Published on November 28th, 2018 | by Sunit Nandi0
Ways Driverless Cars Could Benefit Disabled People
According to research published in Huffington Post, there are now approximately 14 million disabled people living in the UK. This figure equates to more than 20% of the country’s 66 million inhabitants, but sadly, this large portion of society is grossly underrepresented. From a lack of employment opportunities to difficulty accessing transport, the needs and voices of those living with a disability often remain unheard.
While there is still more work to be done to support one fifth of the UK population, self-driving cars are being hailed by some as the solution to mobility. Packed with a range of technology, from lasers that can perceive obstacles before they can be seen, to sensors that track location, driverless vehicles have the potential to benefit disabled people.
The creation of adapted cars provided more freedom to a huge number of disabled people, with companies like Allied Mobility able to modify vehicles in a range of ways, from adjusted steering to alternative braking systems. However, for many disabled people, driving is currently not an option, including those with a visual or hearing impairment, which can mean they can struggle to remain independent.
As such, one of the biggest advantages of driverless cars is the potential to provide a greater level of freedom. With no driver required, the majority of adaptions would only focus on accessibility, which could allow more disabled people to own a car and therefore, retain their independence.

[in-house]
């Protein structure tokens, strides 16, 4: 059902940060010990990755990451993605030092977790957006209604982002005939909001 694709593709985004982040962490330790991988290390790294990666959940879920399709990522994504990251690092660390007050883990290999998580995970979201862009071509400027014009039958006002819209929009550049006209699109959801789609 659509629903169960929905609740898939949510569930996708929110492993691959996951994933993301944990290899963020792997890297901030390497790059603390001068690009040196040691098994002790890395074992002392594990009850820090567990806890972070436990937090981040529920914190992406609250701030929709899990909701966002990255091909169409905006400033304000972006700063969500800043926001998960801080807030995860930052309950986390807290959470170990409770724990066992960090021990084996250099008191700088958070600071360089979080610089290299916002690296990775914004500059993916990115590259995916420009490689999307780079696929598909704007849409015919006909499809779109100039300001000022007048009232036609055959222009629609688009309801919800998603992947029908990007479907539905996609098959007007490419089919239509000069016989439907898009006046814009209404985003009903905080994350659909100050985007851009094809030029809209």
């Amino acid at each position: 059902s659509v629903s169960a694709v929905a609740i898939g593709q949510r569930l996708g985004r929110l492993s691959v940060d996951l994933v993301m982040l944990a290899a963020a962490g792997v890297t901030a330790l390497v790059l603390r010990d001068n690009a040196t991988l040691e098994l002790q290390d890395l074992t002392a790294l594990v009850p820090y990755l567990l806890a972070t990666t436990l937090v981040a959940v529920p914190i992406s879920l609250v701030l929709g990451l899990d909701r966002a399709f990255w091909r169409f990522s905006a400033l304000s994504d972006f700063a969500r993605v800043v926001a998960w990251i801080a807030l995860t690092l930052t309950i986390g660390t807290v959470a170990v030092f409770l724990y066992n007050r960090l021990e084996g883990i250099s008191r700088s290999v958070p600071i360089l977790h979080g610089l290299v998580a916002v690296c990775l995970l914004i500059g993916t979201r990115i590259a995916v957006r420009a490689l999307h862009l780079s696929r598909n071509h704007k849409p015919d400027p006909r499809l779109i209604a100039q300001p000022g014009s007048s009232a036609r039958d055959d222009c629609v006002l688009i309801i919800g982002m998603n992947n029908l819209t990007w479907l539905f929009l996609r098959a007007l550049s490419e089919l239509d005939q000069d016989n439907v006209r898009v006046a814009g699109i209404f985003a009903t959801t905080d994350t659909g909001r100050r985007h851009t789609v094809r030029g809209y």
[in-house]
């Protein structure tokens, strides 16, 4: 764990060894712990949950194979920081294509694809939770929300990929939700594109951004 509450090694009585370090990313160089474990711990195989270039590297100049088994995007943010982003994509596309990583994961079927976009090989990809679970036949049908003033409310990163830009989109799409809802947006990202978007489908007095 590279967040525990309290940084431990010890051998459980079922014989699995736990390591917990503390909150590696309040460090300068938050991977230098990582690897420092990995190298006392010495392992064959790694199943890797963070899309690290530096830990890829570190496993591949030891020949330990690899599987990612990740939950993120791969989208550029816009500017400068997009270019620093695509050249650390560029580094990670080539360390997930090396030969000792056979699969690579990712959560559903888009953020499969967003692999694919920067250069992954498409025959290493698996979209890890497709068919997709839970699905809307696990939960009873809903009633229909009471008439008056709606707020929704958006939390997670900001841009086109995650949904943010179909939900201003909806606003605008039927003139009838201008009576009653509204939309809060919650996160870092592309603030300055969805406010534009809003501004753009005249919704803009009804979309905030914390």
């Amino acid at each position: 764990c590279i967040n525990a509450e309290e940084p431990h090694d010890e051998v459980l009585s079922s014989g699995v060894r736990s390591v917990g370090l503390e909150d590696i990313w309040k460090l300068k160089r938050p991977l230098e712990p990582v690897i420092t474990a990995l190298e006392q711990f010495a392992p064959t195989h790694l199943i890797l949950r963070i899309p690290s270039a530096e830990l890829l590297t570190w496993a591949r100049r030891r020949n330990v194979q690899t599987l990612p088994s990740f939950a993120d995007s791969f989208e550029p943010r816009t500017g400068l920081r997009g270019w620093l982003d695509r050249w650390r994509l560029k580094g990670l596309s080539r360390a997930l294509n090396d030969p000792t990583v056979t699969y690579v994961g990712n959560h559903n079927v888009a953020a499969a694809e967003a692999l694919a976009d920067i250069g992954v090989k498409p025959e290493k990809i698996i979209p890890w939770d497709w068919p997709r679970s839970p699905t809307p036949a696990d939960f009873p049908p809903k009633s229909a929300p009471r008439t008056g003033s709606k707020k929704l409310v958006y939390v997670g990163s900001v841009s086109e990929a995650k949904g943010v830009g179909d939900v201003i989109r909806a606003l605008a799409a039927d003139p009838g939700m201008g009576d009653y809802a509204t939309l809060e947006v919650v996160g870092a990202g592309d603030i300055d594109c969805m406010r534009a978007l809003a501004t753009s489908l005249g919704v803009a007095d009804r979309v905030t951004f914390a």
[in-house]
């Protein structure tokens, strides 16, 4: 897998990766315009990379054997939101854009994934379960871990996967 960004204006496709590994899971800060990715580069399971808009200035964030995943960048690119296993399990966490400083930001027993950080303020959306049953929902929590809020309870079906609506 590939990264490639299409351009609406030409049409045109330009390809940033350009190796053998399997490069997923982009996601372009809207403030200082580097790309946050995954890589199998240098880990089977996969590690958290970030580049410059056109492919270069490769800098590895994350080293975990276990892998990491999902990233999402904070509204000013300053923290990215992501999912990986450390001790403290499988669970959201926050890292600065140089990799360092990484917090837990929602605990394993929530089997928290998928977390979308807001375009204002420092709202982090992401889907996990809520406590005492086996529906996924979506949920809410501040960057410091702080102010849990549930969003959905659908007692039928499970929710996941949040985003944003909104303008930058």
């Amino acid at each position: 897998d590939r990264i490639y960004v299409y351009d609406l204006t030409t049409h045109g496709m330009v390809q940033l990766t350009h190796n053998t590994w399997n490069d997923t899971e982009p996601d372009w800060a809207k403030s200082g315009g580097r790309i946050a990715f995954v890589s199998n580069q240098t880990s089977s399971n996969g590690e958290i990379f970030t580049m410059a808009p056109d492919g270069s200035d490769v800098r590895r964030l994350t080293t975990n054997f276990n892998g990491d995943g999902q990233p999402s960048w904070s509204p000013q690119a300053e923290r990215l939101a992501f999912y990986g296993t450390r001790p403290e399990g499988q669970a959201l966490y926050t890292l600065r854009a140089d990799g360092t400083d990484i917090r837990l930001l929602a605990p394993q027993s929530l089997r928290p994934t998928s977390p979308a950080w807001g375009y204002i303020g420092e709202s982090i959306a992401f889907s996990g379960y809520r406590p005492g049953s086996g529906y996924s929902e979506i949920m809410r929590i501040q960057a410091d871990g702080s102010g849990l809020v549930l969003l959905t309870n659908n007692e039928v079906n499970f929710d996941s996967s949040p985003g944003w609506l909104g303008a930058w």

Last year, a report by disability charity Scope, highlighted the link between disability and loneliness. Shockingly, 85% of those aged 18-34 reported feeling lonely, with 45% saying they continually feel this way. Furthermore, this can have a knock-on effect on mental health, with almost two-thirds of respondents having experienced depression.
As such, the independence provided by an autonomous vehicle could also allow disabled people to spend more time outside of their homes, providing the potential to meet new people, socialise and form friendships. All of which could help to resolve chronic loneliness and positively impact quality of life.
While it may be some time before truly autonomous and fully driverless cars are on our roads – these are still being tested and as such, require a driver to be present who can take control of the vehicle should the systems fail. In the near future, self-driving cars could become a normal part of life and when this happens, they could be hugely beneficial to those with a disability.